James Thomsen MD

Driving kids to and fro is a routine activity for metro Atlanta parents. That said, most moms and dads don't trust their children's safety to the standard adult-sized car seat. They carefully make sure they have the right seat for the right age, size and weight.

That's because parents know that whether it's an infant's five-point harness or a 9-year-old's booster seat, the right fit could save their child's life.

The same principle holds true when children need surgery because of enlarged or infected tonsils and or adenoids, says Dr. James Thomsen, Medical Director of Otolaryngology (ENT) at Children's Healthcare of Atlanta.

Having a tonsillectomy can be straightforward – it's the second most common pediatric surgery, with more than 500,000 performed each year in the United States.* But straightforward does not mean without risk. And the best way to reduce risk is to make sure that pediatric patients have access to the equipment and expertise tailor-made for them. "Children are not little adults," says Dr. Thomsen. "And when you're dealing with anesthesia, surgery, or nursing care, you really want a medical environment that has the experience and tools to deal the unique issues of children."

Children's Healthcare of Atlanta, the only dedicated pediatric hospital in Georgia, can offer such specialized care, with multiple sizes of equipment and precise levels of treatment designed for kids. Breathing tubes and dosage, for example, for anesthesia is highly precise because Children's has to be able to adjust from a 4-pound preemie to a 250-pound 17-year-old athlete with a sport injury.

Children's also offers "kid-focused care," including child life specialists and therapy dogs to help make the entire family as comfortable as possible.

Of course, the most important reason parents should ask for a pediatric-trained surgeon is the same reason they have the right car seat – to prepare for a day when things are not routine. Pediatric-trained surgeons have gone through special training to care for kids. And, because Children's handles such a high volume of cases, there is little that its pediatric medical teams have not seen – providing a safety net of knowledge if something goes awry. "We can deal with simple problems in complex children – children who have multiple health issues," Dr. Thomsen said. "And we can deal with complex issues in healthy children." The vast majority of kids never need such extraordinary care – just like they might not need the multiple locks that keep them snug in their car seat. But if a child does need a tonsillectomy or an adenoidectomy, Dr. Thomsen wants to remind parents they always have a choice. "Be empowered. Be a good advocate," he says. "And ask and expect the specialized pediatric care your child deserves."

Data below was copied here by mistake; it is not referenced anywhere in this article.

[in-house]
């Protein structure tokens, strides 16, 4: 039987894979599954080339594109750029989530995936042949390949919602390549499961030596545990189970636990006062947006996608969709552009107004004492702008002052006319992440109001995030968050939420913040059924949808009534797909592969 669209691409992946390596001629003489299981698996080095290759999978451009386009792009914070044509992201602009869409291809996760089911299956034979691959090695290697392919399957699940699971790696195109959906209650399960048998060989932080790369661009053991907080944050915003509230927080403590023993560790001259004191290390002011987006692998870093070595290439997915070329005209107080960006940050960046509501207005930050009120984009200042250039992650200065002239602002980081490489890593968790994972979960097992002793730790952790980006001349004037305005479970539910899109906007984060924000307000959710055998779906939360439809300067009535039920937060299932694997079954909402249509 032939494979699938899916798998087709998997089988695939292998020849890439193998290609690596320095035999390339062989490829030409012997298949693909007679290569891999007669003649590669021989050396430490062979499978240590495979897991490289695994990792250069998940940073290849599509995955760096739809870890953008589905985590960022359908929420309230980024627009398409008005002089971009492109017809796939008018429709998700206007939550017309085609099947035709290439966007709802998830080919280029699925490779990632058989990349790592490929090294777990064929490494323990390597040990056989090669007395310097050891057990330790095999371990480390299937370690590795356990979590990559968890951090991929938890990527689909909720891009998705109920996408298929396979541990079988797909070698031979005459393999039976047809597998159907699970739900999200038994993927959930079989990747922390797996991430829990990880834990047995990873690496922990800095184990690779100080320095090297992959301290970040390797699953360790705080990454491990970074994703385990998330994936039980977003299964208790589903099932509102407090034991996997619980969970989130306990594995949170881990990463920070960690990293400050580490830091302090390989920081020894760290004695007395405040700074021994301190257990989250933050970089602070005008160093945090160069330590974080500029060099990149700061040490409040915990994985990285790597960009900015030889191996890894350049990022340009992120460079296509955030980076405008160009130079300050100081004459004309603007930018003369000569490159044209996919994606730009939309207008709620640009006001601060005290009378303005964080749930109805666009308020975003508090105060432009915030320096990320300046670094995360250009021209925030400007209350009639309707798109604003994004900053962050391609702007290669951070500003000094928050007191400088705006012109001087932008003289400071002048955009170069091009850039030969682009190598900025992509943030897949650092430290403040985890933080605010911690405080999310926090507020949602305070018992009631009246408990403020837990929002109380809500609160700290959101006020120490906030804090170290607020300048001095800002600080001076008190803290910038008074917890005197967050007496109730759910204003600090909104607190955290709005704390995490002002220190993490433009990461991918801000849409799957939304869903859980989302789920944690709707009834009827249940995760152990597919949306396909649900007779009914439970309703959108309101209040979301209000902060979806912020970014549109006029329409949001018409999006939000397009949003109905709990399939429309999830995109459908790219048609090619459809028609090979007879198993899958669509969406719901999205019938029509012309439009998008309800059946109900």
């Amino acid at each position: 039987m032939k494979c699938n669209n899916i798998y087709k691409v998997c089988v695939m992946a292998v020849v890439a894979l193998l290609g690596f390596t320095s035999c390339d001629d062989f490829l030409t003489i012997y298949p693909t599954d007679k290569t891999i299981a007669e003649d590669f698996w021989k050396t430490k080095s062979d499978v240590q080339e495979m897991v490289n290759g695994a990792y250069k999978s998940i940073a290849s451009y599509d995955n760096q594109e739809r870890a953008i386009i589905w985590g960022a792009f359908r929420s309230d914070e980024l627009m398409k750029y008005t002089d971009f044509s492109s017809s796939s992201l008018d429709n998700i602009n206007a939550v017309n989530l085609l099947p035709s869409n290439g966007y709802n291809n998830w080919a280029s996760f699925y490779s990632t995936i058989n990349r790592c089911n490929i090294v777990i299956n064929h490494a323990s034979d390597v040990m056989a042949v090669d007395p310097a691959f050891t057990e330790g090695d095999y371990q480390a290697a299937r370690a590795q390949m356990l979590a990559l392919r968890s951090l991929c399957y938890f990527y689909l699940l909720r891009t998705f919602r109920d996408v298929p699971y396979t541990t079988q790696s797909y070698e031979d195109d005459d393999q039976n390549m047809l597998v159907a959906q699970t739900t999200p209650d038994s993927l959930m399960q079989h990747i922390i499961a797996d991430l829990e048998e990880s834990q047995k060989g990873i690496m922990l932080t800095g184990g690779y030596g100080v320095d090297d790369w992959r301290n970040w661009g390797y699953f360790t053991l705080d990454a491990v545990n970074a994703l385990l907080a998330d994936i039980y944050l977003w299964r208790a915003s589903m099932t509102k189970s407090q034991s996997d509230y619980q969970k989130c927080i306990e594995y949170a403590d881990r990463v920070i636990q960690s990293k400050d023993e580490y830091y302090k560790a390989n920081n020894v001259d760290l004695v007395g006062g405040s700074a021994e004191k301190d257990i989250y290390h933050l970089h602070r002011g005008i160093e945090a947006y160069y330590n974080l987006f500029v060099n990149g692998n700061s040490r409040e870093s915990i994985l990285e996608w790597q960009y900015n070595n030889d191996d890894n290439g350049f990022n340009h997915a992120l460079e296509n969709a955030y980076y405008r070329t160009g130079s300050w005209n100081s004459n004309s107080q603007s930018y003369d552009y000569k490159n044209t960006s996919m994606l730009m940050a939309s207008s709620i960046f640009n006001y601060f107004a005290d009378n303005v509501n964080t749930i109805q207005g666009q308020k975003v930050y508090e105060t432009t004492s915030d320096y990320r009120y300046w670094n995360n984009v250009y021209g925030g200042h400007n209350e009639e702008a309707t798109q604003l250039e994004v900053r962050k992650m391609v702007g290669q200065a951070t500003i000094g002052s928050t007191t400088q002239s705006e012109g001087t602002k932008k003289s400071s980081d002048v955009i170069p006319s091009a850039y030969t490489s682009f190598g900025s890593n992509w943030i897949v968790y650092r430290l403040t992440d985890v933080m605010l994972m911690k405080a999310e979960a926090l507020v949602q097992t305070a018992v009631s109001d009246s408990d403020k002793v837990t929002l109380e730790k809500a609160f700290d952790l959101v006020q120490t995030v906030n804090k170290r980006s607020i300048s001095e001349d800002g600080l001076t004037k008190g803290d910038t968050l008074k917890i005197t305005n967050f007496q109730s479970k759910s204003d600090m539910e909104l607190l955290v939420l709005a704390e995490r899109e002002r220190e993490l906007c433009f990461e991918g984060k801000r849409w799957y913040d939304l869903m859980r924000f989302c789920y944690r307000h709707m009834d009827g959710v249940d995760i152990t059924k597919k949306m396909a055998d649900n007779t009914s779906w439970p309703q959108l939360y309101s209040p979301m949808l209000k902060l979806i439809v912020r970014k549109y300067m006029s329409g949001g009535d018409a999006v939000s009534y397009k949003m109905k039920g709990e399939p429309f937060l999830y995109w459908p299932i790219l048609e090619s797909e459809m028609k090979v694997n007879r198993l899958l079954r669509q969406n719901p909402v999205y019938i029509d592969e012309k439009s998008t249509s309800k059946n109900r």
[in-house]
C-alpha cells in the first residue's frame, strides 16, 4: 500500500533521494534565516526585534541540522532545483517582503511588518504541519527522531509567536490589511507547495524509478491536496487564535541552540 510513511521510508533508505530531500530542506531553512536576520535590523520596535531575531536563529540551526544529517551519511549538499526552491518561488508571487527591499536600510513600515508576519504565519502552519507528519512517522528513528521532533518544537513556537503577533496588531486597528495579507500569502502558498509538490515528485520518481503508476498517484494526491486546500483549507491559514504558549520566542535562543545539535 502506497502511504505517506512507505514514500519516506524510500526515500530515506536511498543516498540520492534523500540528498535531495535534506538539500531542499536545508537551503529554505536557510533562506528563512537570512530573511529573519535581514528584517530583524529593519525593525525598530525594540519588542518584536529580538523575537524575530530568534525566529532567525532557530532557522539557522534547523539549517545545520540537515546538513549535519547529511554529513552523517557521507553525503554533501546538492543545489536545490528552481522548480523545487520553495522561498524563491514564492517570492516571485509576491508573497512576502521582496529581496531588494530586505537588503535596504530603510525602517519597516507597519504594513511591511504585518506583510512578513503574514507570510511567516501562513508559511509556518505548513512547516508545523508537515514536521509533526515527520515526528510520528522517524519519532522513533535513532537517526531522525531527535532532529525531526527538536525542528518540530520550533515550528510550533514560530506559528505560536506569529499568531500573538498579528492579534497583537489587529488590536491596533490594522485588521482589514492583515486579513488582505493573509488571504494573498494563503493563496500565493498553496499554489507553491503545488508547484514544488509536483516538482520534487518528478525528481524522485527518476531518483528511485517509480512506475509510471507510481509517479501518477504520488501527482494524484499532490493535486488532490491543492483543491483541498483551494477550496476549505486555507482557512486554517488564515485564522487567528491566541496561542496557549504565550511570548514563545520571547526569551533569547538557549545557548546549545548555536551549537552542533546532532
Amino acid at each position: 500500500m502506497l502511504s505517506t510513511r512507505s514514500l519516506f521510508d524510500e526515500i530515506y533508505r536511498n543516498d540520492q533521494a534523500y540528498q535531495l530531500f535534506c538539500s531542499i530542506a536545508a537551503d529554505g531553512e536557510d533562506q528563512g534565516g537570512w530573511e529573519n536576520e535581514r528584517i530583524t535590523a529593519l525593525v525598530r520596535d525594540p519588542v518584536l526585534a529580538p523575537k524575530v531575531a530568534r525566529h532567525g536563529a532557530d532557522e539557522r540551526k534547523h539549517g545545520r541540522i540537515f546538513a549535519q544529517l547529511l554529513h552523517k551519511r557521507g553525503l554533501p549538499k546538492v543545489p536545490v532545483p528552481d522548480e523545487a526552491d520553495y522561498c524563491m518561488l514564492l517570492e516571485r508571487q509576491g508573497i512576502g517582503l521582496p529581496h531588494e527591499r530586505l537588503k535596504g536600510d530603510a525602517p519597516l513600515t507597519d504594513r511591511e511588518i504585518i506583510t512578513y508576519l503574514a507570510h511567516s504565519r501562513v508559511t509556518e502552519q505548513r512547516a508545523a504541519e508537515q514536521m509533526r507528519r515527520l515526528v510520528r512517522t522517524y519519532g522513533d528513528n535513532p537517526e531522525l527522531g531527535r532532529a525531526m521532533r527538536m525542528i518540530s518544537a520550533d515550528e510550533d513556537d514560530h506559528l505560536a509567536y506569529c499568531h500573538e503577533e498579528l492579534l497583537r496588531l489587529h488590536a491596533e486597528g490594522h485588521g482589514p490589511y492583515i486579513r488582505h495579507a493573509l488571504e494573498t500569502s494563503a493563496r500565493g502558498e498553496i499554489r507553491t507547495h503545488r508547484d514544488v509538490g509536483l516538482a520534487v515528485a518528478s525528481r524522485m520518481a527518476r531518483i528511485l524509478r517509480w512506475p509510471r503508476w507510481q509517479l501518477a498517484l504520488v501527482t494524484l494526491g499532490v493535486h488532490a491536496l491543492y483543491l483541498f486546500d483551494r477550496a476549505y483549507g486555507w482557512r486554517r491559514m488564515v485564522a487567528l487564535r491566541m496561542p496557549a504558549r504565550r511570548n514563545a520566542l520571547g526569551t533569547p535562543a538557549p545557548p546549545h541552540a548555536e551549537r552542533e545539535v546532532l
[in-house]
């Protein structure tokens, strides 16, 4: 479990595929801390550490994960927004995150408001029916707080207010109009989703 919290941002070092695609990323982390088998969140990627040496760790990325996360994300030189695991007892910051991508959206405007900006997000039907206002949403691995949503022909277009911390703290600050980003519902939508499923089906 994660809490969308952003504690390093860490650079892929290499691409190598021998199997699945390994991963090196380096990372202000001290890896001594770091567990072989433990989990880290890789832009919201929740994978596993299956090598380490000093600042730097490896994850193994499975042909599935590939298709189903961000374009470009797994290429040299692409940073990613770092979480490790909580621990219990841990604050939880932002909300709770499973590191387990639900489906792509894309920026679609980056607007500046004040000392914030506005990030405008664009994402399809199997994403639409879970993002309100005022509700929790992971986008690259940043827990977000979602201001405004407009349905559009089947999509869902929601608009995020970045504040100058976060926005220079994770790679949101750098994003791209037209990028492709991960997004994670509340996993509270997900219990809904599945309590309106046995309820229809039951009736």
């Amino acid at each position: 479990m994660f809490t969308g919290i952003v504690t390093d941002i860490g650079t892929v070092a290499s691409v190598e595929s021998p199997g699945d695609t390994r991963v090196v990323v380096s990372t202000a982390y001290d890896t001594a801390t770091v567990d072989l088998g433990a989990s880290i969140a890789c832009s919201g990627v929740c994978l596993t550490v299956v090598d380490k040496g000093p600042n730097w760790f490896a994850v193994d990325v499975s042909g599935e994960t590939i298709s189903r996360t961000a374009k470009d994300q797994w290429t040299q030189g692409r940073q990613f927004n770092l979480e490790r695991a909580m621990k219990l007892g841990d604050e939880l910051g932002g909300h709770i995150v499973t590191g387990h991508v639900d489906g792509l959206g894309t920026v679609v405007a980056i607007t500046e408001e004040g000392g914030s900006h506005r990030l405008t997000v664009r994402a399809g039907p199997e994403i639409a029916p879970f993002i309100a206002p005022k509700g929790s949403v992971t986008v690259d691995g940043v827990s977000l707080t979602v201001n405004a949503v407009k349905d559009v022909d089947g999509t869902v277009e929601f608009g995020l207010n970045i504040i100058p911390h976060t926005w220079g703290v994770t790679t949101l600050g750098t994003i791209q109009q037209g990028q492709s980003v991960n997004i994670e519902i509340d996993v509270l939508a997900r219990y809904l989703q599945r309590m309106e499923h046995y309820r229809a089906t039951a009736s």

*Cullen KA, Hall MJ, Golosinskiy A. Ambulatory Surgery in the United States, 2006. National Health Statistics reports no. 11, revised. Hyattsville, MD: National Center for Health Statistics; 2009.

Sponsored by: Children's Healthcare of Atlanta | Phone: (404) 785-4676 | www.choa.org/ENT


PROFESSIONAL PROFILE    Dr. Thomsen received his undergraduate degree from Earlham College in Richmond, Indiana and his medical degree from Wright State University School of Medicine in Dayton, Ohio.  He completed residencies in surgery and otolaryngology at Albany Medical College and Medical Center in Albany, New York.  This was followed immediately by a fellowship in Pediatric Otolaryngology under Dr. Kenneth Grundfast and Dr. George Zalzal at Children’s National Medical Center, Washington, D.C.

After completion of the fellowship, Dr. Thomsen spent two years on the faculty of George Washington University, Children’s National Medical Center, Department of Otolaryngology. While at Children’s, he dealt with the full range tertiary problems including etiology of hearing loss and otitis media, complex head and neck disorders, airway and sinus management.

Dr. Thomsen joined Pediatric Ear, Nose & Throat of Atlanta in 1991 and works with a wide range of pediatric otolaryngology problems. He has lectured both locally and nationally on a variety of pediatric ear, nose and throat topics.

Dr. Thomsen is a fellow with the American Academy of Otolaryngology – Head and Neck Surgery, a Specialty Fellow with the American Academy of Pediatrics, and a fellow of the American College of Surgeons.  He received his board certification from the American Board of Otolaryngology in October 1988.  Dr. Thomsen serves as the Medical Director for Otolaryngology at Children's Healthcare of Atlanta and also is active in the medical community, serving on many committees. 

Dr. Thomsen practices at our Scottish Rite and Alpharetta locations.

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